Prenuptial agreements – or ‘prenups’ as they are more commonly called – are often thought of as ‘un-romantic’ or just plain unnecessary unless you’re incredibly wealthy. But this couldn’t be farther from the truth.
A prenup is a great way to set out your financial wishes in the event that your marriage ends in divorce or if one party passes away. Today we delve into the specifics of these agreements, outline the pros and cons and consider what type of relationships it works best for.
So what exactly is a prenup?
A prenuptial agreement is a legally binding contract created and signed by two people before they are married. This agreement usually provides the framework for how financial issues will be handled if the two parties ever decide to divorce. Areas such as property, inheritance, income and businesses owned by either party before the marriage or acquired during the marriage can be covered in this contract.
What are the benefits of signing one?
A prenup is a great idea for a number of reasons. If divorce occurs, it can…
- Protect one party’s business from being subject to division or control by a former spouse.
- Limit the amount of spousal support payable to the other party.
- Protect the financial interests of people with substantial wealth.
- Protect the inheritance rights of any children or grandchildren that exist from previous marriages or relationships.
- Help your marriage start off with clear intentions and expectations, allowing you to go forward without worry.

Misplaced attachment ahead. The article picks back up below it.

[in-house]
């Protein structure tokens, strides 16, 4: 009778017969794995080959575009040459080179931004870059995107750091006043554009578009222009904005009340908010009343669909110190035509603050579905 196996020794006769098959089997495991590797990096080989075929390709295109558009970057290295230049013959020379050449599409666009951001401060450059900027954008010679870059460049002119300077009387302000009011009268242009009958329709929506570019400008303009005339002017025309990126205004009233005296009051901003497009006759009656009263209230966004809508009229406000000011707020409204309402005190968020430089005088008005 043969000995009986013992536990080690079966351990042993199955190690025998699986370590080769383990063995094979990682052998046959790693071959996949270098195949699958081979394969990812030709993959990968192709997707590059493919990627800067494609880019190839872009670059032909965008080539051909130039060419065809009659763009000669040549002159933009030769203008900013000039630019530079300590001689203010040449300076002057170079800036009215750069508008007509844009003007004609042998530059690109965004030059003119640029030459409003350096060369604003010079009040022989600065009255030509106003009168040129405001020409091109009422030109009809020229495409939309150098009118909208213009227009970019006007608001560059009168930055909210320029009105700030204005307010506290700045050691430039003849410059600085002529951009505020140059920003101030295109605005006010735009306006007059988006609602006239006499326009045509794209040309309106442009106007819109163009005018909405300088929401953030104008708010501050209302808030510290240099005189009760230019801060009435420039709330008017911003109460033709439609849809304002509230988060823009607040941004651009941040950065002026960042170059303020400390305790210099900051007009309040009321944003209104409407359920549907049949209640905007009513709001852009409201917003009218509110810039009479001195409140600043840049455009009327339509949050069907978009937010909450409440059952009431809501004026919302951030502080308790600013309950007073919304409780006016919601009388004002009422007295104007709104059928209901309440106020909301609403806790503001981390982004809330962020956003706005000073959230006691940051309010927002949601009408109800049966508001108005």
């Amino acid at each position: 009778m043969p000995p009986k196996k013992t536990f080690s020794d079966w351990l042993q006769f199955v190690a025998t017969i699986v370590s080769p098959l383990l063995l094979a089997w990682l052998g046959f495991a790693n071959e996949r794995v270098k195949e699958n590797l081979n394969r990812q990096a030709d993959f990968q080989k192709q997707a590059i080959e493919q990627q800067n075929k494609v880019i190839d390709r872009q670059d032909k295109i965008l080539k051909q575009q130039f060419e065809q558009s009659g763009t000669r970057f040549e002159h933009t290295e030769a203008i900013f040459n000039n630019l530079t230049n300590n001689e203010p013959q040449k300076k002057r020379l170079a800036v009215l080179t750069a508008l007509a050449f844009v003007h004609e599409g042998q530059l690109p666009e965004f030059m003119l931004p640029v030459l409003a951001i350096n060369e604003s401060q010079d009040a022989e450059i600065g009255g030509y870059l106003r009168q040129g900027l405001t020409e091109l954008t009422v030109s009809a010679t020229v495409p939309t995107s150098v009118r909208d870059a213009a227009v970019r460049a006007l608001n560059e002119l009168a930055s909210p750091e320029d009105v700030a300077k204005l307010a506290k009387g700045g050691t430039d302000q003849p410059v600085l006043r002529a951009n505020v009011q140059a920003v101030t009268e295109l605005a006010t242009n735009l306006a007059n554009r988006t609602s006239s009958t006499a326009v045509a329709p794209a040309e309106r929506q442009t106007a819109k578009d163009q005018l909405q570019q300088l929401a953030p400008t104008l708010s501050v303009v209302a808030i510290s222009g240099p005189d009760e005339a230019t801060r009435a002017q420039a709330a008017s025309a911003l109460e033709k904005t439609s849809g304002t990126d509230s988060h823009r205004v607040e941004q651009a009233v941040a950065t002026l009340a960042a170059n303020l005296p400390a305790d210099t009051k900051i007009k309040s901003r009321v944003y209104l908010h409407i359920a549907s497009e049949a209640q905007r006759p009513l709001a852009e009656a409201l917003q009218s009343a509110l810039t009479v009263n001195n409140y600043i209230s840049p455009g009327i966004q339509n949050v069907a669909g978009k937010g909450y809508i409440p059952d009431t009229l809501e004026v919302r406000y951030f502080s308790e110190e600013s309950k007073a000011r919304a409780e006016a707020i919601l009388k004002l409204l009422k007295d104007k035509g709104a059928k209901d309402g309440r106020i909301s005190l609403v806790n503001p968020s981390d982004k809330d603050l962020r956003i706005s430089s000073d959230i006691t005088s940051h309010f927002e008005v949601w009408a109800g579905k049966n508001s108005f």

And what are the drawbacks?
While there are many pros of getting a prenuptial agreement, there are also a few cons, such as…
- If stated, it may void your right to any spousal inheritance that you would be entitled to under the law.
- If you contribute to the success of your spouse’s business, but are not entitled to any part of said business as per the agreement, you will not be able to claim anything upon divorce.
- Some people feel that beginning a marriage with this contract can indicate that there is a lack of trust.
- As it is an agreement entered into outside of Court, it is not possible to guarantee that the agreement will be binding unless and until one of the parties challenges it in Court if the relationship breaks down. However, it is one of the best forms of protection, provided that it is drafted by a specialist family lawyer.
So, what type of relationship does it work best for?
In theory, a prenuptial agreement can work for every type of marriage where there are financial assets already established prior to your union, or if there is an expectation of a future large inheritance from family members. If you don’t have any property, businesses, inheritance or anything else to protect, there might not be a need to draw up such a contract. But if you do, it’s best to sit down with your partner and determine whether such an agreement is right for your circumstances.